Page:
Former Playboy Editor Sues; Awards Show Slated for Monday

Rhett Pardon
CHICAGO – In Playboy’s search for younger readers ages 18 to 34, a former editor alleges he was tossed from the publication because of age.

John Rezak’s suit against Playboy Enterprises filed in U.S. District Court in Chicago on Wednesday seeks unspecified damages, including back and future pay. The journalist had been with the company more than 30 years.

Rezak, 54, was an associate managing editor when he was fired last November.

Executive Vice President Howard S. Shapiro said in March 2003 that the company believed the only way to change the "demographics of the magazine was to change the demographics of the people who put the magazine out," the complaint said.

The company told the Illinois Department of Employment Security that Rezak's position was relocated to New York.

Rezak said in the lawsuit that he offered to moved to New York, but the company told him he was not invited, citing a "difference in sensibility and a duplication of skill sets." The lawsuit claimed Rezak's duties were then assigned to someone much younger.

Meanwhile, the Playboy Foundation said it will recognize winners of the 25th Anniversary Hugh M. Hefner First Amendment Awards at a Monday dinner at New York’s Pier Sixty at Chelsea Piers.

The host committee for the evening includes James Caan, Chevy Chase, Cuba Gooding Jr., Marcia Gay Harden, Dustin Hoffman, Matthew Modine and Steven Tyler.

The awards program honors individuals who have made significant contributions to protect and enhance First Amendment rights.

Each winner will receive $5,000, as well as a specially designed plaque describing their achievement in defending the First Amendment.

The 2004 winners are:

– Bill Maher (arts and entertainment), host of HBO’s Real Time for speaking out at a time when Americans were being encouraged to abandon the Bill of Rights in exchange for the false comfort of “national security.”

– Molly Ivins (lifetime achievement), author and syndicated columnist for nearly 25 years for keeping the First Amendment alive through her unflagging dedication, energy and humor while informing the public of erosions to freedom.

– David D. Cole, Esq. (book publishing), constitutional law scholar and professor of Law at Georgetown University Law Center for his book “Enemy Aliens: Double Standards and Constitutional Freedoms in the War on Terrorism” (New Press, 2003), a masterful and compelling book about the discriminatory and abusive treatment of non-citizens in the wake of Sept. 11 and the Patriot Act.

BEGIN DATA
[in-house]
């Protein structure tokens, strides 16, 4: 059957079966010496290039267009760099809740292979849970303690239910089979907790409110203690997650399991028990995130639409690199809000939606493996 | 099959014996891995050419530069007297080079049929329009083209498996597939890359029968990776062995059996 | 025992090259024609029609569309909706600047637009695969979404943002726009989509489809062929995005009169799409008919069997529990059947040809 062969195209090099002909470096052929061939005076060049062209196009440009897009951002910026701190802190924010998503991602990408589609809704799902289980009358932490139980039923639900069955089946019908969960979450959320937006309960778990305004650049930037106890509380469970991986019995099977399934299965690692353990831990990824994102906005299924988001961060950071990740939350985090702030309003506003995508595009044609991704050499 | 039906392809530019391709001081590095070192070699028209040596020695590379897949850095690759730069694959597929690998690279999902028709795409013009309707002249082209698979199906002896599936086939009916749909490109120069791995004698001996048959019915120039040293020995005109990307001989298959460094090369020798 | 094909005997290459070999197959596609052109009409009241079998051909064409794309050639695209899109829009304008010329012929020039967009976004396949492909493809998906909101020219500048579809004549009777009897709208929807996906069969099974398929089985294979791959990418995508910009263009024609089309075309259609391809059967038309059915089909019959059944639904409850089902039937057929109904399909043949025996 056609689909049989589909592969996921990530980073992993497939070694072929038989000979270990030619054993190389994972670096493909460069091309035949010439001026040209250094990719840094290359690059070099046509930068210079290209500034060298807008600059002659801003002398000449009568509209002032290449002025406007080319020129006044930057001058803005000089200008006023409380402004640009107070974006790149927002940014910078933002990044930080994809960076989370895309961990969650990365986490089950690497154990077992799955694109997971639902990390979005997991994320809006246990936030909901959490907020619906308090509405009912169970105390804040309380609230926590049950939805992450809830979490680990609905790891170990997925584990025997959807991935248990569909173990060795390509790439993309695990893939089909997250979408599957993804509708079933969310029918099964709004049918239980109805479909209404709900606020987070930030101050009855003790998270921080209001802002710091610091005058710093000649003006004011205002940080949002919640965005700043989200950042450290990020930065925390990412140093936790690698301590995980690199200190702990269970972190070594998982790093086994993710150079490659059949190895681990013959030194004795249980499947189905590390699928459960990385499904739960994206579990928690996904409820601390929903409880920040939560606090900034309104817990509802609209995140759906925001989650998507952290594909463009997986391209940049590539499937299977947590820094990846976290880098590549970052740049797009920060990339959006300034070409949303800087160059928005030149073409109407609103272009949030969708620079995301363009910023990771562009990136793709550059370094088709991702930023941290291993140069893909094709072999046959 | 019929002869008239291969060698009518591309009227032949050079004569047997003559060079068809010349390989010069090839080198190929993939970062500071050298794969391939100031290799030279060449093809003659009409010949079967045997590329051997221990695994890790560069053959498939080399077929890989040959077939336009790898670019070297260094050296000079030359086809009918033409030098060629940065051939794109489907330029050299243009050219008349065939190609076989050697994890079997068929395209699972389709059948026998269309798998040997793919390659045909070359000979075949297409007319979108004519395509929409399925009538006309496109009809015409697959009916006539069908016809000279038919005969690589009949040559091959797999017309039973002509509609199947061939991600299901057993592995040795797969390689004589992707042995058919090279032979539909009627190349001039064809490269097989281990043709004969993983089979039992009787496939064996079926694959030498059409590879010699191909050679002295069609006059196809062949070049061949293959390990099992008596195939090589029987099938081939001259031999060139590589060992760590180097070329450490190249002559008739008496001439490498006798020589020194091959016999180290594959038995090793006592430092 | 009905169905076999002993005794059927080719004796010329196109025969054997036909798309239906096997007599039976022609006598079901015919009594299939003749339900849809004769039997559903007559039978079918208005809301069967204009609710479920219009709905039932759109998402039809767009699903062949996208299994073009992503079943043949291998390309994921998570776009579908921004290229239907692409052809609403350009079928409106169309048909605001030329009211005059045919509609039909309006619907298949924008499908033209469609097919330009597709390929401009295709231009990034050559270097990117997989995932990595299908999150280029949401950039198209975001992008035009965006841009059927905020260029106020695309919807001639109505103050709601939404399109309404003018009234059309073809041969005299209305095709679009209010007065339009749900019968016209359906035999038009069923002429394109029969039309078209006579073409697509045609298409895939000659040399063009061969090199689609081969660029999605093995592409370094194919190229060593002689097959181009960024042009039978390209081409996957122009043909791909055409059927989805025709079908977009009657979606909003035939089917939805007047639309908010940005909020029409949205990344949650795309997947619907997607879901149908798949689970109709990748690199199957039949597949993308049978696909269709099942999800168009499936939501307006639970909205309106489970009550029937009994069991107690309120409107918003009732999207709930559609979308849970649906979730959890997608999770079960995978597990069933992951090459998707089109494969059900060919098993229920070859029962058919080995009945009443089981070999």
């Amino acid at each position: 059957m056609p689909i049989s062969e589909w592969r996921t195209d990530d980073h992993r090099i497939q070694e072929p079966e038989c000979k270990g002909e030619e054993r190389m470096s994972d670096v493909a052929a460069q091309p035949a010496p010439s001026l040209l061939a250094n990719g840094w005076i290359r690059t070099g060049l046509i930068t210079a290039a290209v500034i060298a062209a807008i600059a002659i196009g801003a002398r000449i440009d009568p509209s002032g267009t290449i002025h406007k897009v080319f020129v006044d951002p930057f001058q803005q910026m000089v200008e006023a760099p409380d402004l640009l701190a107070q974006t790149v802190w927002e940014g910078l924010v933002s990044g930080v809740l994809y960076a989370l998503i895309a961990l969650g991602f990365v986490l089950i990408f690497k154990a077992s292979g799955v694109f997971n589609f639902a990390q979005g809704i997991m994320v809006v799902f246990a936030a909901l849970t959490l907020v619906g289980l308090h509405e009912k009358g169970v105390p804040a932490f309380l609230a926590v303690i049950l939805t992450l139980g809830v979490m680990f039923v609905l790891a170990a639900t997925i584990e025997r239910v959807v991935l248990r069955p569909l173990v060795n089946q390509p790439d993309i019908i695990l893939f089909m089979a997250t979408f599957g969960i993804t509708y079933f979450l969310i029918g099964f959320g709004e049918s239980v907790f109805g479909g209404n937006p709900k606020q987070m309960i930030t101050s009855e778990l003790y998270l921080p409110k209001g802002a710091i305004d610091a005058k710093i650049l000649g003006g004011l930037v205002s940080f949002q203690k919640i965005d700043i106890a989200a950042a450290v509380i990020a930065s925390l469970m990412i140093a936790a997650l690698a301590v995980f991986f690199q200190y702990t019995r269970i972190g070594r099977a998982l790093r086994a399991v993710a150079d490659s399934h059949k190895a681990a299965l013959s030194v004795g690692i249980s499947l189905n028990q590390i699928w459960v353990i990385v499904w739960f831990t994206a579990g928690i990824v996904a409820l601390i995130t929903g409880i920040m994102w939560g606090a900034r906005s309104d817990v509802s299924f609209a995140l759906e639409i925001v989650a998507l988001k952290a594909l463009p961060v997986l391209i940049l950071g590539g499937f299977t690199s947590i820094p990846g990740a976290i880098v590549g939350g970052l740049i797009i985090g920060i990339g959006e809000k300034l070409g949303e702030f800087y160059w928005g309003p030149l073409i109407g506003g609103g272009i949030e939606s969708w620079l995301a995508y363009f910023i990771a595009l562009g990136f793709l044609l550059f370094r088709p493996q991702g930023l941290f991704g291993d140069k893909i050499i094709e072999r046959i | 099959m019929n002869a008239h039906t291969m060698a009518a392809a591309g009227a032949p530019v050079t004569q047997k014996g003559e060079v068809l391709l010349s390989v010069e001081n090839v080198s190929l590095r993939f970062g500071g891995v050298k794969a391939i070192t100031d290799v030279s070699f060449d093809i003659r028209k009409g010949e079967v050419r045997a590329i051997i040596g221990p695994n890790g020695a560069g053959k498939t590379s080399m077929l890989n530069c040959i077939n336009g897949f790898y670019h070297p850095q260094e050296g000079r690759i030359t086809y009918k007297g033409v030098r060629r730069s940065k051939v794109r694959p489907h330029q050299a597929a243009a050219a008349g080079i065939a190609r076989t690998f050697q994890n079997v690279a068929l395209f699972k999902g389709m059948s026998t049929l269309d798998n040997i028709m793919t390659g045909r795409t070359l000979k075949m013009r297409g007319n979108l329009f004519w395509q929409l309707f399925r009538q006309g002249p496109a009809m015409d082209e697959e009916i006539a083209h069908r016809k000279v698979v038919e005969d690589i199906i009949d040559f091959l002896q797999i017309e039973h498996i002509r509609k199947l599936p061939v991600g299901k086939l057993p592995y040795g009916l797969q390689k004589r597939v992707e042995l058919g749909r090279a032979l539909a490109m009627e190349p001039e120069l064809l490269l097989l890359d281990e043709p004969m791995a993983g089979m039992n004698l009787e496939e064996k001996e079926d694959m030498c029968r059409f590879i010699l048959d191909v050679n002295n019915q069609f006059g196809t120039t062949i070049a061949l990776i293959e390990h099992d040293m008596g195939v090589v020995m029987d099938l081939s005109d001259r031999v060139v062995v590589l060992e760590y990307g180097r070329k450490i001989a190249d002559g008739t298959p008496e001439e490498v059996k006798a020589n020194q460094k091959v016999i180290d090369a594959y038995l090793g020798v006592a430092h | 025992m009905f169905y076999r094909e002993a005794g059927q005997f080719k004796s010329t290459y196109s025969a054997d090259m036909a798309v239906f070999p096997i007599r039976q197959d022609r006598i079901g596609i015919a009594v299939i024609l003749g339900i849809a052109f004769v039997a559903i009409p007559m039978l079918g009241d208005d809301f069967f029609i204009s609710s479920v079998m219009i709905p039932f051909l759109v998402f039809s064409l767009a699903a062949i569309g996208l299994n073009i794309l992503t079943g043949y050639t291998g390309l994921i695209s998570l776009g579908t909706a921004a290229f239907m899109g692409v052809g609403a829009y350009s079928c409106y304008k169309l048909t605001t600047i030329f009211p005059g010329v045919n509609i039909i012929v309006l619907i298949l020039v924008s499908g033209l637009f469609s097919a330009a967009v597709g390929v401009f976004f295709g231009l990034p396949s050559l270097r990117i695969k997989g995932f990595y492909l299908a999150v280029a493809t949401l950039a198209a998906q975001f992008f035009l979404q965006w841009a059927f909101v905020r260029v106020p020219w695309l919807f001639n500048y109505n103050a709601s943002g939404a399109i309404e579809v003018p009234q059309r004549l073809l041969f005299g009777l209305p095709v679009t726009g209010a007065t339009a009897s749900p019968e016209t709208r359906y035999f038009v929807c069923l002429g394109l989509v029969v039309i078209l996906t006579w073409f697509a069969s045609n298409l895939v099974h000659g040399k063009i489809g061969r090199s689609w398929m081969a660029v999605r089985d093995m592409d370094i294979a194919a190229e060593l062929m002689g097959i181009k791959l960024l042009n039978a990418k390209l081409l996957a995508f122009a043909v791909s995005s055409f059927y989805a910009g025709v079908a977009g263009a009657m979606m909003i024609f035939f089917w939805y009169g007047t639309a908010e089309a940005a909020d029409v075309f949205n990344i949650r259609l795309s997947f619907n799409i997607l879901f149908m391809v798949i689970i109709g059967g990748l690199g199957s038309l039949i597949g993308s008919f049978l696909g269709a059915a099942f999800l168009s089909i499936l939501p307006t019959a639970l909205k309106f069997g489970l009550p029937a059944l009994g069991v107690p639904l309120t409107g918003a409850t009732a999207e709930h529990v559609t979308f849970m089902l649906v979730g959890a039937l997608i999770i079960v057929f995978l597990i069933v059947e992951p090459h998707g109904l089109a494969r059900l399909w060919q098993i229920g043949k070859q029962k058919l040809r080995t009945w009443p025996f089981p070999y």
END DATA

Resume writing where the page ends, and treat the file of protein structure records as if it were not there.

– Ronald K. L. Collins and David Michael Skover (book publishing), co-authors of “The Trials of Lenny Bruce: The Fall and Rise of an American Icon” (Sourcebooks Mediafusion, 2002), which laid the groundwork for the posthumous pardon of Lenny Bruce’s obscenity conviction in New York City.

– Trina Magi and Linda Ramsdell (education), for organizing a grassroots campaign to eliminate Section 215 of the USA PATRIOT Act, which undermines Americans’ right to read and access information without governmental intrusion or interference.

– Steven Aftergood (government), senior research analyst and editor of Secrecy News, a newsletter of the Federation of American Scientists which keeps Americans apprised of the inner workings of government secrecy and promotes reform of its secret processes.

– Nate Blakeslee (law), reporter for the Texas Observer for chronicling prosecutorial misconduct in Tulia, Texas, forcing the issue of racial and economic disparity in drug sentencing into the national spotlight, and educating the public about much needed judicial reforms.

– Talia Buford (print journalism), editor-in-chief of Hampton University’s Hampton Script for serving as an inspiration to student journalists everywhere when she won the promise of an uncensored student newspaper.

For ticket information on this year’s award ceremony, please contact The Creative Coalition, which cosponsors the event, at (212) 614-2818.